1. Hi Bill, Thanks for your story. I really feel sad that this even happened — we think we are so advanced and yet this happened to you and it needed only a small intervention, a wise counsel, to nip it in the bud.

      Not only was it not nipped in the bud but compounded by inappropriate treatment. Unfortunately Bill, who you get is pot-luck and if you find someone with real insight who can guide you through, you’ve hit the jackpot. Such people are still few and far between. Glad you found your CBT guy before things got too out-of-hand.

    1. Hi DWR,

      I believe the underlying causes should be corrected, and that means a body and mind working healthily and naturally. I agree that temporary interventions can help, but the focus should be the correction of lifestyle and thinking that caused the problem to show up.

      If niacin is deficient for example, the diet needs correction, perhaps with temporary supplementation to correct deficiency.

      This would need lab tests to confirm though and people need simple and free solutions that WORK and maintain happiness in the long-term.

      Nature is the answer to nearly all sickness… bringing lifestyle IN LINE with the lifestyle we are exquisitely tied to genetically. It’s no good eating a very poor diet and not exercising, being stressed and getting poor quality sleep and then expecting niacin or anti-depressants or anything else to bail us out.

  9. I am SO GLAD to see that someone else feels that depression is better treated with lifestyle changes instead of medication!

    The medication trend for mood disorders/mental illness is what has discouraged me from seeking treatment for my current ongoing depressed state- I don’t want to be told to just take a “happy pill”. I’d rather work with lifestyle changes instead of messing around with medications. The therapists/counselors I have seen in the past have all encouraged me to ask my doctor about prescription meds for depression. This is the reason I’ve stopped seeing therapists/counselors and I’m very reluctant to ever see one again.

    I’ve struggled with depression and anxiety all my life. My birthday is in a few weeks, and after reading this article I’m determined to make some lifestyle changes (sleep, food, exercise, less physical and mental clutter, priortizing) that will stop the depression/anxiety at its core cause, instead of masking the symptoms with a medication that may or may not work.

    I also agree that depression/anxiety medication would be helpful in very extreme cases to get one back on one’s feet so they can start functioning again. Other than that, they’re overused.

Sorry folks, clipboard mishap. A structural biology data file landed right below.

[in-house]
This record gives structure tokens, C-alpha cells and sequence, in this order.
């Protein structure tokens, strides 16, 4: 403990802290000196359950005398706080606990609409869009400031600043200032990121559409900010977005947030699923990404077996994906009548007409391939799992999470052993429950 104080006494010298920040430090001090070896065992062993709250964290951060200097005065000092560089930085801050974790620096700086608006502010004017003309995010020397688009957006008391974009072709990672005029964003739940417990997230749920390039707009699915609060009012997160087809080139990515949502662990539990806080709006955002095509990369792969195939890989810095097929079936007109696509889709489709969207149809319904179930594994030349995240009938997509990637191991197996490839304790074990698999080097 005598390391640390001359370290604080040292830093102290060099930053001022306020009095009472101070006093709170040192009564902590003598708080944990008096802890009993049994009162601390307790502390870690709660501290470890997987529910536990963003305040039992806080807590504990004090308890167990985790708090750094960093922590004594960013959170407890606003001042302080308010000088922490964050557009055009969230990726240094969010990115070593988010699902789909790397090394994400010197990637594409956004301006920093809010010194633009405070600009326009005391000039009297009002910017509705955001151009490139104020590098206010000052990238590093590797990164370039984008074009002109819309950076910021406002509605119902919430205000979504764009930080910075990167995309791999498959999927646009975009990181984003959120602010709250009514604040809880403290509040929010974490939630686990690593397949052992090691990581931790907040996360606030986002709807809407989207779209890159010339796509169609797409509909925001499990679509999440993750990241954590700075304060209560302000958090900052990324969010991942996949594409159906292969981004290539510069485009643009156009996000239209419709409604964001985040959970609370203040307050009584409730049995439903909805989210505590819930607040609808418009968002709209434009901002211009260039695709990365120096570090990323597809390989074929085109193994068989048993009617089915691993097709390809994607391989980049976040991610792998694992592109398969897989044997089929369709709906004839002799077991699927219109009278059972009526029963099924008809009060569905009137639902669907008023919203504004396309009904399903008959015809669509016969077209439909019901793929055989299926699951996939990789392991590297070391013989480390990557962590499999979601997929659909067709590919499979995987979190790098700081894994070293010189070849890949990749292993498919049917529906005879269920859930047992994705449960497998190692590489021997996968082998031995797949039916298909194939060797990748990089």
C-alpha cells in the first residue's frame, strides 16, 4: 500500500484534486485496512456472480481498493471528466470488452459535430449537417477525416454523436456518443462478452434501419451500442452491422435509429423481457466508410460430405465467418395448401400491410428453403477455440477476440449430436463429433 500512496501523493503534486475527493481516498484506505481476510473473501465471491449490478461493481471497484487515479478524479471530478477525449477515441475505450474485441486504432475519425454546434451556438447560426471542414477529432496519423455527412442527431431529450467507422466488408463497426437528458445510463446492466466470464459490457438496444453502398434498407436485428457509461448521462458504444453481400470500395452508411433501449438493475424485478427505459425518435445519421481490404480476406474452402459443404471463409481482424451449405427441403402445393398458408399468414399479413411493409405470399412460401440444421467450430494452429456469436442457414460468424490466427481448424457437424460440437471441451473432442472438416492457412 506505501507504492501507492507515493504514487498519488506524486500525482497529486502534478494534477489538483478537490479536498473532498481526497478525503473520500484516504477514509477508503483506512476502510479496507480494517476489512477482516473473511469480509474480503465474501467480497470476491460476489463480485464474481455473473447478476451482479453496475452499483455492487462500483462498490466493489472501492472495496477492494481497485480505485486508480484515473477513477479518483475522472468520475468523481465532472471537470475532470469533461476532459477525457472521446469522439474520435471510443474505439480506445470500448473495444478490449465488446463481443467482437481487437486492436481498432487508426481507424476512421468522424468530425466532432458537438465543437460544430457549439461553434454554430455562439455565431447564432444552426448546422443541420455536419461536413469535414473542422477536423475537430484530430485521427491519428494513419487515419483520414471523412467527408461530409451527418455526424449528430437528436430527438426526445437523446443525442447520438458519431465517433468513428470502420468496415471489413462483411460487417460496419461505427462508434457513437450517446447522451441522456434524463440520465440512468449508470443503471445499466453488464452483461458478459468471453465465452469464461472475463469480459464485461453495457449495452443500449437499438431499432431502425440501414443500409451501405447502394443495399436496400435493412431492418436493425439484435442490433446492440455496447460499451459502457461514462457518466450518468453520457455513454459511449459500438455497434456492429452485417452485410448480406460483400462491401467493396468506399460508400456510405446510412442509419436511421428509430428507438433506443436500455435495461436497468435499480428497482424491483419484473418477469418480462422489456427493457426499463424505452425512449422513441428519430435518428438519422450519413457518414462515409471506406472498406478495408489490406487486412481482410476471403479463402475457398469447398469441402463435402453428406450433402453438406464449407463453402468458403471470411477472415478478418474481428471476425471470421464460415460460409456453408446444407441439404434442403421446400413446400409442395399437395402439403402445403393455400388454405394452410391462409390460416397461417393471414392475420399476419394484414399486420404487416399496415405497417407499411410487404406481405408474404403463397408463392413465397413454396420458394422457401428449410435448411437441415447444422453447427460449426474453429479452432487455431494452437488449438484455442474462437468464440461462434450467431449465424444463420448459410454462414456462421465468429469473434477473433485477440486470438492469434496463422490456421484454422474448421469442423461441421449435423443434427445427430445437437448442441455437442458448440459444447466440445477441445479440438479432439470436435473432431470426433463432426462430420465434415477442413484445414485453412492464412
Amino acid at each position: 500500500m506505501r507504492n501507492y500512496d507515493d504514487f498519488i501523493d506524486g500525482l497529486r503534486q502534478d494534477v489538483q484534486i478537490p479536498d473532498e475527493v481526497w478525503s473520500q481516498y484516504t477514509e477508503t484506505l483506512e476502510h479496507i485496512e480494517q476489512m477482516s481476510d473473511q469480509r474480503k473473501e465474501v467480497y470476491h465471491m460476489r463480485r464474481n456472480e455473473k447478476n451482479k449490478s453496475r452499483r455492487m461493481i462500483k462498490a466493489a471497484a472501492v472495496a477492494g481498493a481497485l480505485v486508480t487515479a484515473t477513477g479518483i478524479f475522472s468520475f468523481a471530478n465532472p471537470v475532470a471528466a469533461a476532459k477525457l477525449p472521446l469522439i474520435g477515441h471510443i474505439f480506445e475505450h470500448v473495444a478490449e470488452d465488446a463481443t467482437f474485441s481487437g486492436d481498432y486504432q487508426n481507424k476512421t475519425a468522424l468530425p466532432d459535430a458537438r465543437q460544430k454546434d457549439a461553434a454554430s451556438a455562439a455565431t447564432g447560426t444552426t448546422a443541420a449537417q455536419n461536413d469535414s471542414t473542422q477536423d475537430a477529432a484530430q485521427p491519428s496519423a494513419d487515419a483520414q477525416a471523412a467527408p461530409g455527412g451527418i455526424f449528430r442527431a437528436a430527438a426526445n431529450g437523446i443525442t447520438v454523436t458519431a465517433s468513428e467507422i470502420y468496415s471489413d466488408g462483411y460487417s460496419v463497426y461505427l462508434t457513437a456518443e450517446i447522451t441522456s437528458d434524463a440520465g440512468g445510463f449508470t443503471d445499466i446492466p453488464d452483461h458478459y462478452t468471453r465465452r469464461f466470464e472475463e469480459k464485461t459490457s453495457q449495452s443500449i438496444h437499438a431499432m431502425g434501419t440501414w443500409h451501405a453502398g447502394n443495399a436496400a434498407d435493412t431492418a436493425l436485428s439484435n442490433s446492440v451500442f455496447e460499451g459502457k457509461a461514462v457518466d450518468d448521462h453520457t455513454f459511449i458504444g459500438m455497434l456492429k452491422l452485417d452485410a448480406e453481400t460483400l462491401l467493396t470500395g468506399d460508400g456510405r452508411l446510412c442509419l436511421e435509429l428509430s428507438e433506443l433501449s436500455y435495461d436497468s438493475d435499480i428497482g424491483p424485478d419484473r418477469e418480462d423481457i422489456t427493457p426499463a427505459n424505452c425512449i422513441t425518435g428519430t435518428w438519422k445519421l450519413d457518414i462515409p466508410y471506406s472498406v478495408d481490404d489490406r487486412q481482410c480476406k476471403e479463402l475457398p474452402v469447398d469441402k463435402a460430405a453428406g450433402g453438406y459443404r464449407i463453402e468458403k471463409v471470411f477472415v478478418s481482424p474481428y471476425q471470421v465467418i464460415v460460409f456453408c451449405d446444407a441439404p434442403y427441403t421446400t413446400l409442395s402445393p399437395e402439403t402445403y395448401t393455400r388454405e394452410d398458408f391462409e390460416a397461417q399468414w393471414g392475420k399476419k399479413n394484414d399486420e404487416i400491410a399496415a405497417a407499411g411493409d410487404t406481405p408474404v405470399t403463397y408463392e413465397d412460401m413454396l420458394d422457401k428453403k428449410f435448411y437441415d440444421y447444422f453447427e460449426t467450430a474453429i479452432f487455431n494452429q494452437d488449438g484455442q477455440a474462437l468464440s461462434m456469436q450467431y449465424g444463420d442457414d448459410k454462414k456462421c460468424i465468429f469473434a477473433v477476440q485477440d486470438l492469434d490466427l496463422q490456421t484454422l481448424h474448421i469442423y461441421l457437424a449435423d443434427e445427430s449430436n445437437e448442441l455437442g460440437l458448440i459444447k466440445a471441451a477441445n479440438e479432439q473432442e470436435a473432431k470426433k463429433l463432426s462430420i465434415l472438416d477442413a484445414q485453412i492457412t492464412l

Thanks for posting this article. I’m so pleased that there are indeed options to heal depression from the source, instead of just blocking the symptoms. :)

    1. That’s great Kelly… you’ve listed some of the main things to change. I would add reducing/eliminating drugs like tea/coffee/alcohol and “living in the moment” — essentially, learning to be boss of your mind, to put attention where you want it and be “present.” If you’re interested, optimizing all these things is what our book Happy Guide is all about — getting all these things into daily habits so that you automatically feel good. Good luck!

  10. Hi Dr Kinnaird
    I’m from the UK and went to the GP in May this year complaining about memory loss. The doctor sent me for a series of blood tests which came back all clear, presu.ably to see if I had no symptoms of physical illness and was therefore diagnosed for depression or mild symptoms of it. I was gobsmacked! It never even crossed my mind I would have been depressed. I was recommended to take SSRI and go on a course of cognitive behavioural therapy. I refused the ssri because my wife used them several years ago and heard about horror stories of addiction etc. I wanted to seek a herbal alternati e to SSRI and went to.local herbal medecine shop and bought L -5 hydroxy tryptophan or 5-htp, started an NHS course of CBT which was done over the phone which I didn’t like as I found it was impersonal. I requested private referral through my medical insurance and saw a specialist psychiatrist who ,incredibly, concurred with the GP after a 20 minute examination. Perhaps the 300 pounds he received from AXA was ample enough incentive?
    Anyway I have since june been following a course of private 1 to 1 cbt with a practitioner. I haven’t actually felt any better but actually started to believe I had or was starting to develop depression. I started smoking again drinking more coffee and not doing any regular exercise. My diet was not particularly bad as we do a lot of home cooking but my intake of sugar did increase a lot such as more chocolate sweets. I believe this is perhaps the biggest issue and find it hard to break out of this cycle. I still caanot account however for the memory loss?
    It is also important to understand my personal circumstances. I don’t have classical depression but I have a busy work schedule commute 3 hours a day and look after myhouse and young children feel increincredibly exhausted and feel streesed and anxious a lot. Especially when I am driving to work in traffic.